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An Oregon State-led research analysis of bird diversity in the mountains of southern Costa Rica has concluded that old, complex tropical forests support a wider diversity of birds than second-growth forests and, thus, such old-growth forests have an irreplaceable value for conservation.

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A massive oil spill in the East China Sea that resulted from a collision that sank an Iranian tanker last month is threatening some of the most important fishing grounds in Asia, from China to Japan and beyond. The oil condensate that is leaking is especially insidious because it is almost invisible. 

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A study by University of Nebraska-Lincoln researchers has found that the survival of the Sharp-tailed Grouse will likely be negatively affected by the predicted increased temperatures across the Great Plains which will reduce appropriate nesting sites.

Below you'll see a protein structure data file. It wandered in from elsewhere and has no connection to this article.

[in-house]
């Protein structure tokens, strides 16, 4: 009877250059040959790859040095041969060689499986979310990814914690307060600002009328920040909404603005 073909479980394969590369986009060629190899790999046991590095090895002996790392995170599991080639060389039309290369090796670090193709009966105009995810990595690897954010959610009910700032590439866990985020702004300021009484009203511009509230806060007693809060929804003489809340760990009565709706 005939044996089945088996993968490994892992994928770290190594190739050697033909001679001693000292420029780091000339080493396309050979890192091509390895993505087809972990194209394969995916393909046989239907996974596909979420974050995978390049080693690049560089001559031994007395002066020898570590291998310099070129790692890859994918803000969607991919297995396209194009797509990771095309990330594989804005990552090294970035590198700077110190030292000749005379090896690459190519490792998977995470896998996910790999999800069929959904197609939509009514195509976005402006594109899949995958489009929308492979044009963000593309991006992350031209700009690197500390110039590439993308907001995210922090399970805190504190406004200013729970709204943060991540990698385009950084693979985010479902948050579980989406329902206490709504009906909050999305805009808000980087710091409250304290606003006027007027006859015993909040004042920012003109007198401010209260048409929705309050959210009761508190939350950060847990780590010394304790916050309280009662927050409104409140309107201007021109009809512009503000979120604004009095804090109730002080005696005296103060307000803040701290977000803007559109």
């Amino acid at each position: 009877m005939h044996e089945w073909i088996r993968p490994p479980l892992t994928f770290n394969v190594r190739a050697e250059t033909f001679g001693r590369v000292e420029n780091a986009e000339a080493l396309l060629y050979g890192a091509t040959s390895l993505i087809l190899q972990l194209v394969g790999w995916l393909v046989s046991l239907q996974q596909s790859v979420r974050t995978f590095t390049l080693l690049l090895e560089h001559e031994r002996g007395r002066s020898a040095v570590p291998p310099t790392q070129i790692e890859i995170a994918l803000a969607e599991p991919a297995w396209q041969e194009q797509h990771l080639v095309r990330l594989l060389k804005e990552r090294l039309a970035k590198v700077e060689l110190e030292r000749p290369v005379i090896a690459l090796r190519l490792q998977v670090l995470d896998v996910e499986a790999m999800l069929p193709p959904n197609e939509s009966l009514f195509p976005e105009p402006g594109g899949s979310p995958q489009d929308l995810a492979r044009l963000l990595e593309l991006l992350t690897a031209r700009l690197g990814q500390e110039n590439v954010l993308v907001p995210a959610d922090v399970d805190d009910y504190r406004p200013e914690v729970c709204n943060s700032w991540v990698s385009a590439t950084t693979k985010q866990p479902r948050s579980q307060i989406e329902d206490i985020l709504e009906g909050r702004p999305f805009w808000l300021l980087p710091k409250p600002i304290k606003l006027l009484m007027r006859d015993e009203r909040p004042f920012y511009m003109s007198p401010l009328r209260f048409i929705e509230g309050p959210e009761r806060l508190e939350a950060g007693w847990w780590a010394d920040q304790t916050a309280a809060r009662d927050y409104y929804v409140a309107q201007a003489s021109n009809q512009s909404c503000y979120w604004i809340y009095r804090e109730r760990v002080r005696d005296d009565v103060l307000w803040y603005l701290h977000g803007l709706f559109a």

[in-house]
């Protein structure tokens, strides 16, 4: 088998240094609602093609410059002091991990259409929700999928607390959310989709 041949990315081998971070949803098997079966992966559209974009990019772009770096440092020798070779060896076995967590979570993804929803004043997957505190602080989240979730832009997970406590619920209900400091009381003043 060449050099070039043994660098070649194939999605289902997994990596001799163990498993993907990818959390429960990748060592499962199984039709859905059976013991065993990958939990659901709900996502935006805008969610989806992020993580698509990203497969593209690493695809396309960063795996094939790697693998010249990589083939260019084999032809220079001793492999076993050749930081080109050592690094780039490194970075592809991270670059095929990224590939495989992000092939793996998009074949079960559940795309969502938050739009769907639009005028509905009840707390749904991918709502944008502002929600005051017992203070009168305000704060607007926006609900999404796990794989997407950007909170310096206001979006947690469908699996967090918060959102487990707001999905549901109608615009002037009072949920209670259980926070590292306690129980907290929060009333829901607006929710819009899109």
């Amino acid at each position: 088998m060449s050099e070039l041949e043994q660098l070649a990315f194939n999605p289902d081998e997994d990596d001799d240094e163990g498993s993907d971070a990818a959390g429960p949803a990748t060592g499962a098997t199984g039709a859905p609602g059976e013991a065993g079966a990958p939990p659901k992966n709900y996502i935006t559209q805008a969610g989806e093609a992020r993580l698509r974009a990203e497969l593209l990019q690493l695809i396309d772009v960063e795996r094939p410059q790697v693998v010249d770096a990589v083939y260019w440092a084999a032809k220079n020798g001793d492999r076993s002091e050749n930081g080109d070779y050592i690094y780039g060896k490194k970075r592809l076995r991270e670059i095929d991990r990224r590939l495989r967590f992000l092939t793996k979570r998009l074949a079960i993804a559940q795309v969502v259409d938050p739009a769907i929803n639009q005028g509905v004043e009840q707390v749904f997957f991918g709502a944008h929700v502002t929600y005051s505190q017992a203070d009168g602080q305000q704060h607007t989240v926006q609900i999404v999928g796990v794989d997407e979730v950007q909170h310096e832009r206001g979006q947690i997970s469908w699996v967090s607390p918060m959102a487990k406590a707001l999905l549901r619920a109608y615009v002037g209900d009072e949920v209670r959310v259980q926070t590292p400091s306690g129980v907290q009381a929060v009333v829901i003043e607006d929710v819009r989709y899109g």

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Global warming has caused the world’s oceans to rise over the past 150 years. Warming seas expand, and water from melting glaciers and ice sheets have had nowhere to go but into the oceans. The rising seas have slowly and steadily eaten away at coastlines. But a new study finds that in recent decades, the pace of sea-level rise has picked up and coastal real estate could be under water faster and faster in the coming decades. Sea-level rise could double its rate within the next century, with disastrous consequences for coastline communities.

Thursday, February 15, 2018

Garden Bloggers' Bloom Day - February 2018

Shhh! My garden is still sleeping.


The shrubs have been pruned back.



Winter clean-up is underway.



There's a bit of green to go with the brown in spots.



Undaunted by our colder than usual winter, the little leucojum blooms right on schedule.